Published November 15, 2004 - More info
Cancers are formed through a whole series of genetic alterations. It is for this reason that the results of recent studies were unexpected ( 1– 3). These reports showed that a single change to the myriad alterations in a tumor, inactivating the Myc oncogene, resulted not only in inhibition of tumor growth but also in tumor regression.
Dean Felsher, assistant professor at Stanford University, and colleagues have carried out much of this work. They have generated transgenic mice that conditionally express the Myc oncogene in a cell-specific manner. In addition, Myc expression can be blocked when mice are treated with doxycycline. When Myc is expressed, tumors form in the specific tissue or organ that the researchers have targeted for their investigation, e.g., epithelial tissue, connective tissue, liver, or lymphocytes. Felsher told the JCI, “We purposely targeted all the different tumor types — epithelial, sarcomas, and hematopoietic — because we thought the rules would be different in each type. And they are.”
A recent publication by Felsher and colleagues ( 4) shows that inactivation of Myc can cause regression of hepatocellular cancers in mice. While Felsher had hoped to see such regression, he stated, “I think of all the results we have, the liver results are the most spectacular in terms of them being most surprising.”
Hepatocellular cancer is very refractory to treatment, making it one of the most deadly forms of cancer. Ultimately, patients with such cancers rely on liver transplantation for survival.
While Felsher and colleagues saw regression of the hepatocellular tumors when they blocked Myc expression, they also noted that these tumors differed in their frequency of relapse from other tumor types they had tested. Mice with lymphomas or sarcomas that were treated with doxycycline ultimately showed a relatively high percentage of tumor relapse. Liver cancers had an extremely low level of relapse. “We have had these mice on doxycycline for over a year,” Felsher said, “and they have been fine. And this is with mice with really big tumor burdens, much bigger than the lymphomas, and we have only seen a couple of relapses. It is not at all what I have expected.”
Felsher added that he and his colleagues see many differences in the way these distinct tumor types respond to Myc inactivation. “They all regress initially but a sign of their biological differences is how they regress. Of the three tumors, hematopoietic tumors have the quickest response, but the strongest relapse. In the liver, everything happens more slowly; the tumor mass takes days to weeks to regress, whereas in the lymphoma it’s bang — it’s gone.”
Felsher told the JCI that the variations in response to Myc inactivation reflect the way the same tumors in humans respond to treatment. In hematopoietic tumors, “you treat a patient, and the tumor responds very quickly, but the relapse rate is high. With sarcomas, you can put people into remission for years after treatment.”
Felsher does point out, however, that simply dividing tumors along cell type in terms of expected response to oncogene inactivation is, unfortunately, not quite so simple. Liver cancers are epithelial-based tumors as are breast cancers and, Felsher noted, “Lou Chodash has looked [at] breast cancer [tumors] and those relapse ( 5).”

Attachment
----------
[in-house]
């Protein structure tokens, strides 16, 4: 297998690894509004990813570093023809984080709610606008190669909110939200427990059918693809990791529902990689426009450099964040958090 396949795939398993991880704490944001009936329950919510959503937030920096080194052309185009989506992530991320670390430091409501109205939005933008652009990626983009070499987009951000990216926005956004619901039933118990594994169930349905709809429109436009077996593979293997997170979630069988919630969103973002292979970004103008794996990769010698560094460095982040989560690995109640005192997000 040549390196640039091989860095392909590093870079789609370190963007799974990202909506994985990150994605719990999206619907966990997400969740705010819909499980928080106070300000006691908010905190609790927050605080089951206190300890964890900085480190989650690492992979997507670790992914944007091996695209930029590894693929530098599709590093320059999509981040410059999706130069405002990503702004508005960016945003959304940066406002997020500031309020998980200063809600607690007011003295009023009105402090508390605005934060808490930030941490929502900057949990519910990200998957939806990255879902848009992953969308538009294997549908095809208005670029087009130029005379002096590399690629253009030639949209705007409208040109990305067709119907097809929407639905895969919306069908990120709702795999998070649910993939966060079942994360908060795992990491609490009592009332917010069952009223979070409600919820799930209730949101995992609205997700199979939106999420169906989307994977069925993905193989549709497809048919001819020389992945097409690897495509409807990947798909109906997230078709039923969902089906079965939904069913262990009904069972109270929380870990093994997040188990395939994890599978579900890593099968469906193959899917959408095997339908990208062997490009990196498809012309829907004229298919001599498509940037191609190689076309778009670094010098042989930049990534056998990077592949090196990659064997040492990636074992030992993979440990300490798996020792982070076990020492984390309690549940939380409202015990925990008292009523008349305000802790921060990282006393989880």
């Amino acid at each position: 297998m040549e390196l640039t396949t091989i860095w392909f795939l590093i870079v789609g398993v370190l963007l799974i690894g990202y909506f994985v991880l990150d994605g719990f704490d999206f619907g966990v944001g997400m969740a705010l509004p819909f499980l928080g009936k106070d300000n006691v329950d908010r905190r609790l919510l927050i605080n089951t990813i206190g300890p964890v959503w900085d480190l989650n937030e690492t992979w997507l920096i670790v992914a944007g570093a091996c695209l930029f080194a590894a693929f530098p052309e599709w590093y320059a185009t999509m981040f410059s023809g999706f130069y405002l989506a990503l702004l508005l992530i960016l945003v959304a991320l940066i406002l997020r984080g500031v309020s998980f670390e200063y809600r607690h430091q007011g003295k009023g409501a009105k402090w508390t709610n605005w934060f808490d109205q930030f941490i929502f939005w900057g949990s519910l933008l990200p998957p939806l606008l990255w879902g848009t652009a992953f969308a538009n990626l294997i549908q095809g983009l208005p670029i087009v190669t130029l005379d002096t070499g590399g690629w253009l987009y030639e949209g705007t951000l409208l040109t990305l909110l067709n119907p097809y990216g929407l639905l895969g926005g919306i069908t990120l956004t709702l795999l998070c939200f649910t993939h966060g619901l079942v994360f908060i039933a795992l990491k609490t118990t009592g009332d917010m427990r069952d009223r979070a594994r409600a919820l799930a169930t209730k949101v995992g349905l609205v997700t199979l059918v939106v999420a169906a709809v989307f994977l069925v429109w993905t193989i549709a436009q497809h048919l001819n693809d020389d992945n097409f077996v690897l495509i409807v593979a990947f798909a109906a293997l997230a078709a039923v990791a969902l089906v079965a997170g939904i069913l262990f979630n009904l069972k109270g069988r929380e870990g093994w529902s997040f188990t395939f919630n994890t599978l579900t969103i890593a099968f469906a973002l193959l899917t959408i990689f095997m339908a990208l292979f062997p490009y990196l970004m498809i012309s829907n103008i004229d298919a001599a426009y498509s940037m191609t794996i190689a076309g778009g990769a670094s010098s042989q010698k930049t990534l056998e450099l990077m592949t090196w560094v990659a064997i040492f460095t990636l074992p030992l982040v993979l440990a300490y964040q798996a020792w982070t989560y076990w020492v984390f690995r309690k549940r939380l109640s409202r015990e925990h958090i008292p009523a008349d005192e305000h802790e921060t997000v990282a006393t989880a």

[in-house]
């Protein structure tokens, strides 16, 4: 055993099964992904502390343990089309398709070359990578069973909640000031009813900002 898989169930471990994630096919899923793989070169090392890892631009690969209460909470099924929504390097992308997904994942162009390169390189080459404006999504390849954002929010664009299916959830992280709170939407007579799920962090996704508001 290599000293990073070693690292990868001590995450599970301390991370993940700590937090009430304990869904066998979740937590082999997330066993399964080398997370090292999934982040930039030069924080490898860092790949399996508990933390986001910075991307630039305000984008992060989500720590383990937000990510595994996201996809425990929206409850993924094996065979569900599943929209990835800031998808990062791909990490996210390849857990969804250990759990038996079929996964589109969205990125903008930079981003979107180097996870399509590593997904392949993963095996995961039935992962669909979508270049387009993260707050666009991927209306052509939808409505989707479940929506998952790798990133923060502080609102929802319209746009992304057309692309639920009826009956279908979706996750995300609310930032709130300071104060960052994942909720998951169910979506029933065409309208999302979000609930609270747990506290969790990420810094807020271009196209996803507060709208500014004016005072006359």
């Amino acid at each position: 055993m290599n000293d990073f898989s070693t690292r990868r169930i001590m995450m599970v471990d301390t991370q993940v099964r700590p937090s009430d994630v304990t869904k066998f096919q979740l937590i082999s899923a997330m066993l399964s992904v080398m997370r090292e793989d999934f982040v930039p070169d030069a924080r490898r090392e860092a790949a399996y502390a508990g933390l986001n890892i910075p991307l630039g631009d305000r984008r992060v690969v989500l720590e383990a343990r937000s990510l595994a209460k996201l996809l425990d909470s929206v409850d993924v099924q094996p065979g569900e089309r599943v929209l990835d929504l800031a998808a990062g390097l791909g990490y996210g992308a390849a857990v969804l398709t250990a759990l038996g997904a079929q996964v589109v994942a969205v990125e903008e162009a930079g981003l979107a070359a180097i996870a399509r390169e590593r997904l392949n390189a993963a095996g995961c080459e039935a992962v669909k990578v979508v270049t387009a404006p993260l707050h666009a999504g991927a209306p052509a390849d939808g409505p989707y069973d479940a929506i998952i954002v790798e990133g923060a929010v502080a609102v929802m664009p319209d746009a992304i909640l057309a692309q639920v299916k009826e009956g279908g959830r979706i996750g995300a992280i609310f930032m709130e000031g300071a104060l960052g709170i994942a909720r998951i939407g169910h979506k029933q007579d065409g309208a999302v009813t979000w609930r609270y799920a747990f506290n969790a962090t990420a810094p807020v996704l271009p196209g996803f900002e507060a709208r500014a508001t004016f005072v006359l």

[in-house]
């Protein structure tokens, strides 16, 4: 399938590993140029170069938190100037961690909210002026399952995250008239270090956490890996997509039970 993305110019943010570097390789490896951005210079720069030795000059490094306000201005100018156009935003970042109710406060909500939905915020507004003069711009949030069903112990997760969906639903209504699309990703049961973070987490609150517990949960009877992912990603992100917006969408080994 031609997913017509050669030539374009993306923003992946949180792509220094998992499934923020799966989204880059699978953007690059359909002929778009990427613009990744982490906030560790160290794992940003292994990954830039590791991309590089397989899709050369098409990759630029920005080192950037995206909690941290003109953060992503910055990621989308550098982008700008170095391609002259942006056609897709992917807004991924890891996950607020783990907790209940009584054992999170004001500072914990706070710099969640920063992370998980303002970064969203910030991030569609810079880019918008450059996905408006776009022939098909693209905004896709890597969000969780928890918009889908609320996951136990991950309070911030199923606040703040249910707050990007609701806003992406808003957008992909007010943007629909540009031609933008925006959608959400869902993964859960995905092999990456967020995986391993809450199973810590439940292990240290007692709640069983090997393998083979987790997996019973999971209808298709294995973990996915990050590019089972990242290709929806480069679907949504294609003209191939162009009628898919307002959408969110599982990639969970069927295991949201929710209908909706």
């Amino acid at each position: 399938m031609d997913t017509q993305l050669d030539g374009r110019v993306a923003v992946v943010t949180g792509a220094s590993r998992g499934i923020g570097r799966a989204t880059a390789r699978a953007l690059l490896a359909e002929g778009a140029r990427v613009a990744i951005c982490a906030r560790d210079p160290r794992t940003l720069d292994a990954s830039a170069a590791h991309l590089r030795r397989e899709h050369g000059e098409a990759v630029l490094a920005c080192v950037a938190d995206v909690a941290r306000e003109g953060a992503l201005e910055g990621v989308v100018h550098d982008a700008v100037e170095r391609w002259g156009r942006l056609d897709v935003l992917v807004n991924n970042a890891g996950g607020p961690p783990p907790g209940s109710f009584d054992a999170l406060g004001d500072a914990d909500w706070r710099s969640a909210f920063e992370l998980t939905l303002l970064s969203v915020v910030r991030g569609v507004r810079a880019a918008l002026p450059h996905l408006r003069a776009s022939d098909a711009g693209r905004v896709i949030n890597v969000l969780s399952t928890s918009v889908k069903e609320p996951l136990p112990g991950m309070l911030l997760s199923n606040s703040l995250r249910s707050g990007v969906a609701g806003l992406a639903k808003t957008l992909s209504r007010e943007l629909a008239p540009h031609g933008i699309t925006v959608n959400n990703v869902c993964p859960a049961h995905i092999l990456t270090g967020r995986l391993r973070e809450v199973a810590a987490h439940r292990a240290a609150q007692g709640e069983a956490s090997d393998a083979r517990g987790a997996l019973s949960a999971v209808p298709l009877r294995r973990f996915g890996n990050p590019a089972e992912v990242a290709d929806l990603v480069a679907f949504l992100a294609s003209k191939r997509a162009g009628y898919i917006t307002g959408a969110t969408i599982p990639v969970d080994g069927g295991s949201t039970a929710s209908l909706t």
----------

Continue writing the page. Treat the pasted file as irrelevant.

While all of the tumors that Felsher and colleagues have tested so far regress upon Myc inactivation, they likewise all regrow once Myc expression resumes, which indicates that these cells are in a state of dormancy. Felsher and colleagues found that in the regressed hepatocellular cancers, the remaining tumor cells differentiated into hepatocytes and biliary cells that formed bile ducts. Yet these differentiated cells remained capable of regenerating tumors.
Felsher believes the cells that regenerate the tumors are likely to be the least differentiated of the original tumor cells. He explains that when he and his coworkers turn Myc off, “some [tumor cells] differentiate into hepatocytes, and some differentiate into hepatocyte stem cells. We think [the stem cells] are the ones that regenerate the tumor, but we have not proven that. We have to isolate the cells.” Felsher and colleagues have been trying to do this, but it has proven extremely difficult. The hypothesis is well worth testing since a fair amount of recent work in other systems and laboratories likewise suggests that the stem cells that serve to regenerate different tissues may be the cells that develop into tumors.
In addition to carrying out further examination of the underlying mechanisms for the regrowth of tumors from their dormant state, at the 3rd Mouse Models of Hematopoietic Malignancies Workshop on Oct. 11-13, Felsher updated the attendees on the progress he and his colleagues have made in their studies of lymphoma in mice. He presented their latest molecular data along with information regarding some intriguing studies in which Felsher and his colleagues have begun testing the use of exogenous agents to inactivate the Myc oncogene, which appears to result in tumor regression. This work moves the field another step closer to making oncogenes a viable therapeutic target.
Felsher does note, however, that while the work is very promising, there remains a great deal more to do. In addition to more work being needed in order to understand the mechanisms of tumor relapse, he points out that “for treatment in humans, [researchers] will have to use a much more robust method to inhibit Myc. Tumor burden [in humans] is higher and human tumors tend to be more genetically complicated.”